New Hampshire Landlord-Tenant Law

New Hampshire is consistently voted as the best state to live in for good reason! New Hampshire has something for everyone. From the coastline to the mountains, no matter what activities you enjoy, you’ll find it in New Hampshire. It is also ranked among the top five states for education, has an excellent economy, and has a low crime rate. Because of these reasons, New Hampshire is a great state for those looking to relocate, and in turn, a great place to invest in rental properties. For our recommendations on exactly where to invest in this state, take a look at our New Hampshire rental investment report – read below for guidance on New Hampshire landlord-tenant law.


Laws that impact the rental market, landlords, and tenants are constantly being decided in states. Make sure you know what’s on your ballot – find New Hampshire voting information here.

New Hampshire Renters' Rights and Landlord Responsibilities

  • Have 30 days to return security deposit
  • A 30-day notice required before raising rent
  • Must give a reasonable amount of notice before entering 
  • Required to make repairs within 14 days

When it comes to New Hampshire rental laws, there are a few specifics landlords need to know:

  1. Security Deposit – New Hampshire limits the amount a landlord may charge for the security deposit to the equivalent of one month’s rent. Landlords must return the deposit within 30 days of the tenant moving out.
  2. Raising Rent – Landlords in New Hampshire may increase the rent to any amount for any reason with a 30-day notice.
  3. Notice of Entry – New Hampshire requires landlords to give reasonable notice before entering the property. 
  4. Repairs – It is the landlord’s responsibility to keep the rental in safe and healthy living conditions. Landlords must make repairs within 14 days after being notified by the tenant. If the landlord fails to make repairs within this time frame, tenants may withhold rent.

New Hampshire Landlords' Rights and Tenant Responsibilities

  • Tenants have seven days to pay rent after they receive a notice 
  • Must give a 30-day notice before terminating a lease
  • Tenants must keep the unit in safe and habitable condition
  • The landlord must store abandoned property for seven days
  1. Overdue Rent – If a tenant fails to pay rent on time, the landlord must give them seven days’ notice to pay or quit. If the tenant fails to pay, the landlord may file for eviction. 
  2. Terminating a Lease – If a tenant needs to terminate a month-to-month lease, they must give the landlord a 30-day notice.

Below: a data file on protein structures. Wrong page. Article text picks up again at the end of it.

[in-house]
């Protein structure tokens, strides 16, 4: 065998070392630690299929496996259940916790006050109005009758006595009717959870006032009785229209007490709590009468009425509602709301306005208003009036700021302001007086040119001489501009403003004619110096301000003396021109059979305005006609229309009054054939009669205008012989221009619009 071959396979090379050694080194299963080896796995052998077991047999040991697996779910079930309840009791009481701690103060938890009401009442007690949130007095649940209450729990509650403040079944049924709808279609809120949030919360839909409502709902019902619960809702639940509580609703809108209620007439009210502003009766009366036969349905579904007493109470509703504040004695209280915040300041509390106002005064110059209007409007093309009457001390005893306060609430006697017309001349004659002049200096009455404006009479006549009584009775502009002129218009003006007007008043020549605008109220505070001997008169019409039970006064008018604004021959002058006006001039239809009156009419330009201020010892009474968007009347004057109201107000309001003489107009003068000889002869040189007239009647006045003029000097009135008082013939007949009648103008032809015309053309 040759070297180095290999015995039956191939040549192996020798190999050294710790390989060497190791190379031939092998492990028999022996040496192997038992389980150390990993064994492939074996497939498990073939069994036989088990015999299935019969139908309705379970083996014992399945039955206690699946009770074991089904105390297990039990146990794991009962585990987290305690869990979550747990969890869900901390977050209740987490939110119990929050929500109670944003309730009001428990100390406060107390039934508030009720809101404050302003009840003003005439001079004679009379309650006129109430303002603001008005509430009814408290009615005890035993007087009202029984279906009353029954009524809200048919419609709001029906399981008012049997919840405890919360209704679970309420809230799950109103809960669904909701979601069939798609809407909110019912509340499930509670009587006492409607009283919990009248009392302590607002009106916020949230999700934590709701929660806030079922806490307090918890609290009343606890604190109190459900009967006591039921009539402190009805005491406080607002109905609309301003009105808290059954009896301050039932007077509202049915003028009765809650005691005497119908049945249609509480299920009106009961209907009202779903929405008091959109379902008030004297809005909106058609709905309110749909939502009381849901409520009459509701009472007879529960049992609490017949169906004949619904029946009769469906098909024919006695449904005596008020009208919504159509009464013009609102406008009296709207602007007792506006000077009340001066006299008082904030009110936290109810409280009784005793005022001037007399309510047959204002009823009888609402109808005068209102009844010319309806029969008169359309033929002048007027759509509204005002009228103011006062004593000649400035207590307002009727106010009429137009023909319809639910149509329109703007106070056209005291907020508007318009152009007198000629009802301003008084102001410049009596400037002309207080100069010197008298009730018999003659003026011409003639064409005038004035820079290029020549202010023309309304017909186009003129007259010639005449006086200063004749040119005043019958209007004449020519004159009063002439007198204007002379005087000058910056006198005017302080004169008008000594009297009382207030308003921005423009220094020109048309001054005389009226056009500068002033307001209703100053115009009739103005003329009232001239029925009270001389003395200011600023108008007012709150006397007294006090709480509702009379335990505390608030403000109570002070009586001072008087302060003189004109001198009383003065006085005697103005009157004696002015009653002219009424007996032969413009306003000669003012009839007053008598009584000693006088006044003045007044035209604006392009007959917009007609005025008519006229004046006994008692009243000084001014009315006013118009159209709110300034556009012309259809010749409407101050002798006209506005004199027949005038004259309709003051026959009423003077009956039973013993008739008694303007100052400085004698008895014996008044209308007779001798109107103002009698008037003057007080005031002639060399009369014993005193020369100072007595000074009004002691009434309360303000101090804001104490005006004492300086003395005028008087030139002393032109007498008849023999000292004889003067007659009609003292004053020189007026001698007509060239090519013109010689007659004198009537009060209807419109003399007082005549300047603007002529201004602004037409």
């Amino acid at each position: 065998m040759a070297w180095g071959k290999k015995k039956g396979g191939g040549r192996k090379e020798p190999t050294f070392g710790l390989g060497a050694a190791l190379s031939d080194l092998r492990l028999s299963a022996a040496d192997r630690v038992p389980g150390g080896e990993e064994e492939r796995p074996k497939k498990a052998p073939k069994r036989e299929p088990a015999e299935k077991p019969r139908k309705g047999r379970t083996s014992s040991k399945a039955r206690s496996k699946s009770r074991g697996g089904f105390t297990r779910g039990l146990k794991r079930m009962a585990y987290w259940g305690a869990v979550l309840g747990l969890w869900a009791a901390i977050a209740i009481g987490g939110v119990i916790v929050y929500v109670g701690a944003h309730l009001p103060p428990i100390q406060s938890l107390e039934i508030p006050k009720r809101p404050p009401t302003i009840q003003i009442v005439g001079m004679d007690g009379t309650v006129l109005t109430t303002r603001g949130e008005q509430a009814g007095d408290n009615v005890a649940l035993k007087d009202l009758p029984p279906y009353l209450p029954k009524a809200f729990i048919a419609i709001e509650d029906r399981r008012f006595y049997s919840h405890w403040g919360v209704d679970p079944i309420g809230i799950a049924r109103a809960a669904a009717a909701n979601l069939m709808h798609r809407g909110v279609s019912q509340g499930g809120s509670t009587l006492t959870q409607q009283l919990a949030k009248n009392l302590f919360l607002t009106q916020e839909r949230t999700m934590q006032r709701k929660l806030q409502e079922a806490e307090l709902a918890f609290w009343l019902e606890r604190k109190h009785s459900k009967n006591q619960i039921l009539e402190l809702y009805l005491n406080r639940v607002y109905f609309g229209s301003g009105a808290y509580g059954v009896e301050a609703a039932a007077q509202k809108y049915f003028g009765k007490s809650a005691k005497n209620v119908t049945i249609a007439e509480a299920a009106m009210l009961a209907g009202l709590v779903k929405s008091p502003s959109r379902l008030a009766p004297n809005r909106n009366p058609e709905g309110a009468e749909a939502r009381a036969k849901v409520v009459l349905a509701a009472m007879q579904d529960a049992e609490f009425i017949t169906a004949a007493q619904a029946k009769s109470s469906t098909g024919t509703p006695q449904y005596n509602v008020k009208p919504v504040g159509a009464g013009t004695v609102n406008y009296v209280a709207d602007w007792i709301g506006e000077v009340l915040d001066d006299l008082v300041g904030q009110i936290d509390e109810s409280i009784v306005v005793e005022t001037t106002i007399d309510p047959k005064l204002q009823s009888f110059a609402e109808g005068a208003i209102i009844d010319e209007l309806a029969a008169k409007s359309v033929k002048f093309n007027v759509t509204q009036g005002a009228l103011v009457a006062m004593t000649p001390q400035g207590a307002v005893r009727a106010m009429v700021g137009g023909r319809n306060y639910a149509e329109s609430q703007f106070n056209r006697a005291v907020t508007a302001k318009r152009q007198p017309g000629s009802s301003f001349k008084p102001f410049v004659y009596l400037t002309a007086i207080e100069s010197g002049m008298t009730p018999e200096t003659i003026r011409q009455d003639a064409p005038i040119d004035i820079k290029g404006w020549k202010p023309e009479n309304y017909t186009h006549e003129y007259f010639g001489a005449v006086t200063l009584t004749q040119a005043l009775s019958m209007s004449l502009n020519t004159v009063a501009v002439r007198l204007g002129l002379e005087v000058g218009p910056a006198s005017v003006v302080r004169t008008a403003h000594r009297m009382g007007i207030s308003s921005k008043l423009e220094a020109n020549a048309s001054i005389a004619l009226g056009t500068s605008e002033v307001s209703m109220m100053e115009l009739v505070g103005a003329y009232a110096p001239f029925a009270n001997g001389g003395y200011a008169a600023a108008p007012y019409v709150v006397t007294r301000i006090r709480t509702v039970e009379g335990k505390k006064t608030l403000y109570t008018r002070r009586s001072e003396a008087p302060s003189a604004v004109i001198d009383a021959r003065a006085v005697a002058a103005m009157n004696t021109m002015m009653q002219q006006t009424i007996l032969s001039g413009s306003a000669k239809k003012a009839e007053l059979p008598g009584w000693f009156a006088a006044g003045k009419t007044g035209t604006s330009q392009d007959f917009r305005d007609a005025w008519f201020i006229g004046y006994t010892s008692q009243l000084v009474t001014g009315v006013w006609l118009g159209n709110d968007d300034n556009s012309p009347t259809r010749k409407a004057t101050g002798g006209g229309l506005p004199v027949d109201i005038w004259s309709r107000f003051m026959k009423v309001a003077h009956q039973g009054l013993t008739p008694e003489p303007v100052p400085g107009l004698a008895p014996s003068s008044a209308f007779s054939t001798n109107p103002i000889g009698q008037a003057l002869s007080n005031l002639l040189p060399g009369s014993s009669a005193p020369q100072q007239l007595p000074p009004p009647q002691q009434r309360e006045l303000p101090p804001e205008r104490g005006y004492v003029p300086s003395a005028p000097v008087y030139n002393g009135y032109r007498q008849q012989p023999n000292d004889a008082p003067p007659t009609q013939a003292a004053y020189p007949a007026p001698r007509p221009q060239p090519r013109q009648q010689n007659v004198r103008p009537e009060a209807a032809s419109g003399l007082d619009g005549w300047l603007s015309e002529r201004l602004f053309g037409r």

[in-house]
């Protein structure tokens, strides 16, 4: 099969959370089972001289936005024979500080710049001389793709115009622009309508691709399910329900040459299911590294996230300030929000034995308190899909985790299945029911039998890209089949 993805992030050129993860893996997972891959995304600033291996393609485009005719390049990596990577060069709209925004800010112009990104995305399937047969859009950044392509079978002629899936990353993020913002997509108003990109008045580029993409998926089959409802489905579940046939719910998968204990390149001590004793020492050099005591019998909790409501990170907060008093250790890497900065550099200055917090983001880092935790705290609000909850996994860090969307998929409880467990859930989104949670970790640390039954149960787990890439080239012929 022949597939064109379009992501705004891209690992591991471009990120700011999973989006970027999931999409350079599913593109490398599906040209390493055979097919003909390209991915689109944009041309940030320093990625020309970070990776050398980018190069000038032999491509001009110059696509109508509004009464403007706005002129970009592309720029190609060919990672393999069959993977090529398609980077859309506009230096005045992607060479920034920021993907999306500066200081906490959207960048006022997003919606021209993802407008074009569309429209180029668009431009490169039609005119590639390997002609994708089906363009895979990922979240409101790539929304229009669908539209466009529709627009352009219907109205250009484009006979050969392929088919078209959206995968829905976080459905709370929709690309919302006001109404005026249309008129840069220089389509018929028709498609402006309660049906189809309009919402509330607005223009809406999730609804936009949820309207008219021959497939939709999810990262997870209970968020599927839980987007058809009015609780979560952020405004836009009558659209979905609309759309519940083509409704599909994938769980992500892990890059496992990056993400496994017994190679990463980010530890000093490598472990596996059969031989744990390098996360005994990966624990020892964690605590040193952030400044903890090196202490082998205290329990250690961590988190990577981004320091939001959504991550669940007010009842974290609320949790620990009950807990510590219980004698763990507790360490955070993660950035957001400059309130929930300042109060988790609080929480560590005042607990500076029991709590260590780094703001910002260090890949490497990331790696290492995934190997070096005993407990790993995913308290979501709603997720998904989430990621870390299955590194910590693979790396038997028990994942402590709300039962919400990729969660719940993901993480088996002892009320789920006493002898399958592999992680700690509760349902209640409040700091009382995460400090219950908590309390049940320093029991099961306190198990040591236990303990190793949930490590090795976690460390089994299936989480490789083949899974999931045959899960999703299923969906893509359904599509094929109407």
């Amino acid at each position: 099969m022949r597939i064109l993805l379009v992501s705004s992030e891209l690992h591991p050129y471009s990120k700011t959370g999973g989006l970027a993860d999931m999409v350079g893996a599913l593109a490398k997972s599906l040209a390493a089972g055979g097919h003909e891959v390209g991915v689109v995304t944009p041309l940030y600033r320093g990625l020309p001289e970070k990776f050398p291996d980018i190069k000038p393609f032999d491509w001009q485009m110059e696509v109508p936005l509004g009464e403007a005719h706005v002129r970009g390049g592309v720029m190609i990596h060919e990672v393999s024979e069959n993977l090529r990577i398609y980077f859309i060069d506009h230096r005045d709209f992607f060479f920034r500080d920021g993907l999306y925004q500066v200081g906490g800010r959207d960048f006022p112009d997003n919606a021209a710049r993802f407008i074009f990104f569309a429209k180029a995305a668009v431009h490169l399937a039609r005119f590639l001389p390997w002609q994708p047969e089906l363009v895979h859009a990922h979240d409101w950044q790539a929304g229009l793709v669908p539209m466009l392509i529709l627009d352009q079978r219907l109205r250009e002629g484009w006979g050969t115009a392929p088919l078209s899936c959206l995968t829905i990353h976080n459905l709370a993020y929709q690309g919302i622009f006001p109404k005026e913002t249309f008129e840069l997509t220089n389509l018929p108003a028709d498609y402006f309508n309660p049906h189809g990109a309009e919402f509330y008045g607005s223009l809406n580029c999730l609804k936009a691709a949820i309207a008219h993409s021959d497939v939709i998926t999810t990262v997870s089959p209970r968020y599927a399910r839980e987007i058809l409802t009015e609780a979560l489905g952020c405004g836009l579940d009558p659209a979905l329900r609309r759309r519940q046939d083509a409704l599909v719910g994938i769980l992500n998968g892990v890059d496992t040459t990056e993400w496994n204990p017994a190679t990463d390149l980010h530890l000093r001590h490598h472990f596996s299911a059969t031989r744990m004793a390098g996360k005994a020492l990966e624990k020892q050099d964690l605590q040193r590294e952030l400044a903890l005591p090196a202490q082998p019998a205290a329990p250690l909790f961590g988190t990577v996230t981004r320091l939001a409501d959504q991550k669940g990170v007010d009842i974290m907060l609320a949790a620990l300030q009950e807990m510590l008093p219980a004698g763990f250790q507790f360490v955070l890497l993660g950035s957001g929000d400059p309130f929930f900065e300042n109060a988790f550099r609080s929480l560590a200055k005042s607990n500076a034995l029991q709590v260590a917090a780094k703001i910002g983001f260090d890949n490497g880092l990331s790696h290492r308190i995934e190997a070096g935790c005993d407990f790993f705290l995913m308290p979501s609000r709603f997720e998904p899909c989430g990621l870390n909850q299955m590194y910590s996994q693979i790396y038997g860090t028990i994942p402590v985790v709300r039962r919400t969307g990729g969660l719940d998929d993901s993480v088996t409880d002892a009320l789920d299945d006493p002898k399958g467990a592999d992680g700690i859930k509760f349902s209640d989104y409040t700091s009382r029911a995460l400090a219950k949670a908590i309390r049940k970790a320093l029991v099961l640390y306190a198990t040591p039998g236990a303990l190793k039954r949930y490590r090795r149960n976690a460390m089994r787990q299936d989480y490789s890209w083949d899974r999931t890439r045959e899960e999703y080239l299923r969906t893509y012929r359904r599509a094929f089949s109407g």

3. Tenant Responsibilities – Tenants are required to keep the property clean, not disturb neighbors, and make small repairs.
  4. Abandoned Property – If a tenant moves out and leaves personal property, the landlord must notify them and store the property for a minimum of seven days. After this time period, if the ex-tenant has not claimed it, the landlord may dispose of it how they see fit.

New Hampshire Landlord-Tenant Law FAQ

Below are answers to some of the most commonly-asked questions when it comes to landlord-tenant laws in New Hampshire:


Can You Withhold Rent in New Hampshire?

Yes. Tenants may withhold rent if a landlord fails to make requested repairs.

How Long Does it Take to Evict a Tenant in New Hampshire?

Evicting a tenant in New Hampshire can take anywhere from one to two months, depending on the reason for eviction. 

Is New Hampshire a Landlord-Friendly State?

New Hampshire is a somewhat landlord-friendly state because of the lack of rent control laws. 

What is the Eviction Process in New Hampshire?

There are seven reasons a landlord may file for eviction in New Hampshire. The seven reasons include failure to pay rent, violation of the lease agreement, the end of the lease term, substantial property damage, failure to accept temporary relocation, failure to prepare the unit for remediation, and illegal activity. Depending on the violation, the landlord must give the tenant notice and anywhere from 7 to 30 days to cure their violation. 

If the tenant fails to cure or quit, then the landlord may file a complaint with the court, which costs $125. After the complaint is filed, it will be served to the tenant.

After the tenant is served with the summons, the hearing will be scheduled within 10 days.

If the court rules in favor of the landlord, then a writ of possession will be issued at least five days later. The tenant will then need to move out, although the law doesn’t specify how long the tenant has. 

How Much Notice Does a Landlord Have to Give a Tenant to Move Out in New Hampshire?

Landlords must give a 30-day notice before asking a tenant to vacate the property.

Due Diligence and New Hampshire Rental Laws


TurboTenant has utilized many municipal sources along with official state statutes in order to compile this information to the best of our ability. However, local laws are always in flux, and landlords and tenants alike should do their due diligence and consult legal help when it’s needed. We hope the following list can serve as a valuable resource and allow you to succeed as a landlord or tenant in New Hampshire. Be sure to take proper precautions when it comes to finding the top candidates for your unit by utilizing our online rental application and tenant screening services.

Disclaimer: TurboTenant, Inc does not provide legal advice. This material has been prepared for informational purposes only. All users are advised to check all applicable local, state, and federal laws, and consult legal counsel should questions arise.


New Hampshire Landlord-Tenant Law Resources

New Hampshire Fair Housing Resources

Other State Resources

New Hampshire Associations

New Hampshire City-Specific Housing Resources








Federal Fair Housing Resources

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